However, Tord decided to max some important cards making it less likely to whiff them when they are needed most. You much rather have a Float Stone on Garbodor for Garbotoxin to be active instead of Choice Band because you can then stalled by Lysandre. Drampa-GX takes advantage of Choice Band quite nicely because they let its attack Berserk hit up to 180 damage which is relevant a lot of times when going for one hit KO's on opposing EX or GX's. Tord played one copy of Rescue Stretcher along with a Super Rod. I see lists playing just the two Rescue Stretcher, however, with Tord only playing five Basic Energy it makes more sense to play one of each in case you need to get back Psychic Energy. You can tell Tord thought about his list and most likely tested it a lot to perfect it which ultimately came n handy which proves that hard work pays off. Lastly, Tord, as you can see, didn't play any stadiums more notably Team Magma's Secret Base to help fuel Berserk's damage output. He instead played four Rainbow Energy which not only fuels Berserk but is versatile for attacking with anything. Down below is Tord's 1st place interview with Trainer Chip if you want to check it out.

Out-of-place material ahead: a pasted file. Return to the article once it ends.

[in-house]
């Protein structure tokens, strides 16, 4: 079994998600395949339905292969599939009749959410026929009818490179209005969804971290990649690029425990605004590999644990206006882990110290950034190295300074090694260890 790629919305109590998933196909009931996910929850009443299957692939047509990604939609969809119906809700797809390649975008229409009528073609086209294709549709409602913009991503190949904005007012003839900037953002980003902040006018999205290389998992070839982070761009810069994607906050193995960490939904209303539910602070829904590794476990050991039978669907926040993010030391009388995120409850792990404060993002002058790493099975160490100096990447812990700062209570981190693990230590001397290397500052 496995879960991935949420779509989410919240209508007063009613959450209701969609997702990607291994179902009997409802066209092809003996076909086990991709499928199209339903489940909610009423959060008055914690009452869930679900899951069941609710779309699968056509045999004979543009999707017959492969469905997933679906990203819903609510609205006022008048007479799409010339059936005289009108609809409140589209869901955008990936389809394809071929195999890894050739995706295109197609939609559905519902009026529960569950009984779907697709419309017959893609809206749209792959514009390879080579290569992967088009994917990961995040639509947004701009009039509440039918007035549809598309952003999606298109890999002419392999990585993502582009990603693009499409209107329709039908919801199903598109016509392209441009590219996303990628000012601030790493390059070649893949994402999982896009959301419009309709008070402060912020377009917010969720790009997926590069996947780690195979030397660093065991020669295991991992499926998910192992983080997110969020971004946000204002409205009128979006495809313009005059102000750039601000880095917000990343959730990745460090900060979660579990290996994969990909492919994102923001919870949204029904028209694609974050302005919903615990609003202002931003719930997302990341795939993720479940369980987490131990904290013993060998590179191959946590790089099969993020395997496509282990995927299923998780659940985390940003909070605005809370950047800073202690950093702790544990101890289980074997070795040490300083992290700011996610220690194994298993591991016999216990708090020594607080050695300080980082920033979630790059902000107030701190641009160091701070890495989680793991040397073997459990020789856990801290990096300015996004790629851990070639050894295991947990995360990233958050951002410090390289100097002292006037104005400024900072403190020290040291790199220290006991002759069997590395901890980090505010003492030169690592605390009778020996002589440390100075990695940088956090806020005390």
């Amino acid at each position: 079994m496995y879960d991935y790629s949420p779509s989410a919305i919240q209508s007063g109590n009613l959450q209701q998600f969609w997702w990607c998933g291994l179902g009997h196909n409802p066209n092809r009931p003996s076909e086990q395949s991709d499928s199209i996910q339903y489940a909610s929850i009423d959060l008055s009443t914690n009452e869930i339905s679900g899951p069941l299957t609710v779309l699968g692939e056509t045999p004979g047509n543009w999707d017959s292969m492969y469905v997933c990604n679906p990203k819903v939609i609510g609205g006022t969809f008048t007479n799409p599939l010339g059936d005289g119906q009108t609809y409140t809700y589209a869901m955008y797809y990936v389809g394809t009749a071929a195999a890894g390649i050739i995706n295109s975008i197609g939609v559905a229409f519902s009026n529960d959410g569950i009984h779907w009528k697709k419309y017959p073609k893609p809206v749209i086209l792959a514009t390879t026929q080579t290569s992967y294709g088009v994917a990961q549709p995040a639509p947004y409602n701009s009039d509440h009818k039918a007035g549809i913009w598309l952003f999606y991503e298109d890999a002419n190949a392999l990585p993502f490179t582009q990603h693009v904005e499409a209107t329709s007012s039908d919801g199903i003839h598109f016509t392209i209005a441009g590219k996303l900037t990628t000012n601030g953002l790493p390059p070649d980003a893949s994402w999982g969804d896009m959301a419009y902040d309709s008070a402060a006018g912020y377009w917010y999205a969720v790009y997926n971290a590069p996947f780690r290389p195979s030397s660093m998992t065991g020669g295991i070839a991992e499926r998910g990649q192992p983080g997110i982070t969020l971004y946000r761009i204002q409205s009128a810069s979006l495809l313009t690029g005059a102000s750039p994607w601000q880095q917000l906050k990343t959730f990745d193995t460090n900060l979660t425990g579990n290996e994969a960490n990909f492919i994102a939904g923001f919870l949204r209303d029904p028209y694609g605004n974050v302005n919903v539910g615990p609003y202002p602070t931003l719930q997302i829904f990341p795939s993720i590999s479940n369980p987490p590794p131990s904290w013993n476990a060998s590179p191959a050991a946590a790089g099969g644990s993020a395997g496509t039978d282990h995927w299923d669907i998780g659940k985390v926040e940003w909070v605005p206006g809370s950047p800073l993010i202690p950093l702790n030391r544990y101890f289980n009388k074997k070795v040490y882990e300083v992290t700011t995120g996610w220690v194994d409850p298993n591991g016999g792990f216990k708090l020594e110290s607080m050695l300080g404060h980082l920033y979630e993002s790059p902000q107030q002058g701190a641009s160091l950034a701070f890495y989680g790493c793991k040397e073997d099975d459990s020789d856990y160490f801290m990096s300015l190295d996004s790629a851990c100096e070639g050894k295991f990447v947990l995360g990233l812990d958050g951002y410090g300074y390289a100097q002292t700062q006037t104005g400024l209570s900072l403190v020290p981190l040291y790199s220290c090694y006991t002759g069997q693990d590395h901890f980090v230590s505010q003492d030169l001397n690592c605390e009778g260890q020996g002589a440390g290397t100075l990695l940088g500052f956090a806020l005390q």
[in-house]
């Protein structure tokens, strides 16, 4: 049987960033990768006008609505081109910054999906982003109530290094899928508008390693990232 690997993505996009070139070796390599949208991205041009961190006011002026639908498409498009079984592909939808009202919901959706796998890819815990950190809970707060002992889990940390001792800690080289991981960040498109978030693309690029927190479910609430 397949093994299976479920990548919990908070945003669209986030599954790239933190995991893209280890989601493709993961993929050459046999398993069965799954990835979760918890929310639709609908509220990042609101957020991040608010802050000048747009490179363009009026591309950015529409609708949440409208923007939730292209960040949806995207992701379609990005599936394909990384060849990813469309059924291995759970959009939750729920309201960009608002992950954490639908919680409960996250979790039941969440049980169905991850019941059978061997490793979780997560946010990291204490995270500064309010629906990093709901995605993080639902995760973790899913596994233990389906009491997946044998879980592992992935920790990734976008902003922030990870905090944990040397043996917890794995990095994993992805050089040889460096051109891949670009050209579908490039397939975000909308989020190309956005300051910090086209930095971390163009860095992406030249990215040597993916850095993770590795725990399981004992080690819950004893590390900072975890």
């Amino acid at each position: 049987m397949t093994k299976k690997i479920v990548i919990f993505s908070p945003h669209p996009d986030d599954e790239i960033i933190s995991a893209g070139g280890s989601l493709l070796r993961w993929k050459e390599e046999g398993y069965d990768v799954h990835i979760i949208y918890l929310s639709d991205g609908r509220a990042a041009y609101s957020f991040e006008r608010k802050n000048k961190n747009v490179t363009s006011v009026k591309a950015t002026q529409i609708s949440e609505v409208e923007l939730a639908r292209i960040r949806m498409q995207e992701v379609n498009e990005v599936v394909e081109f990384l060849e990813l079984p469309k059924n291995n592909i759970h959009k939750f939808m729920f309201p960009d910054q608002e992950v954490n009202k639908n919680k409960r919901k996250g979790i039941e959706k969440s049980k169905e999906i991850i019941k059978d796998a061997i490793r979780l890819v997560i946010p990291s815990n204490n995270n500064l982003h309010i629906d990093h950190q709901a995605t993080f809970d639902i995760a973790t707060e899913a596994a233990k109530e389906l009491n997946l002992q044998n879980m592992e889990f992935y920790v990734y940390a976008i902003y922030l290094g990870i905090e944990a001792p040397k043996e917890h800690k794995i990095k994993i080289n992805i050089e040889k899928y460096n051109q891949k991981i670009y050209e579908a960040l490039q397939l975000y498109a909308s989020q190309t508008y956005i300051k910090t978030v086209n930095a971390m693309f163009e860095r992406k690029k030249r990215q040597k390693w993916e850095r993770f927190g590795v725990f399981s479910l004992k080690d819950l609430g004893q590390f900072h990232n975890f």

Other card options

Mewtwo EVO:

Sam Chen actually played a copy of this card in his Top 4 North American International list. Many other players including myself teched a copy of Mewtwo because of Espeon-GX being dominant. With a Choice Band or Professor Kukui, Mewtwo can one hit KO a three energy Espeon-GX for just a single Double Colorless. Not to mention Mewtwo can also one hit KO opposing Garbodors as well with a Professor Kukui.

Tapu Koko SM Promo 31: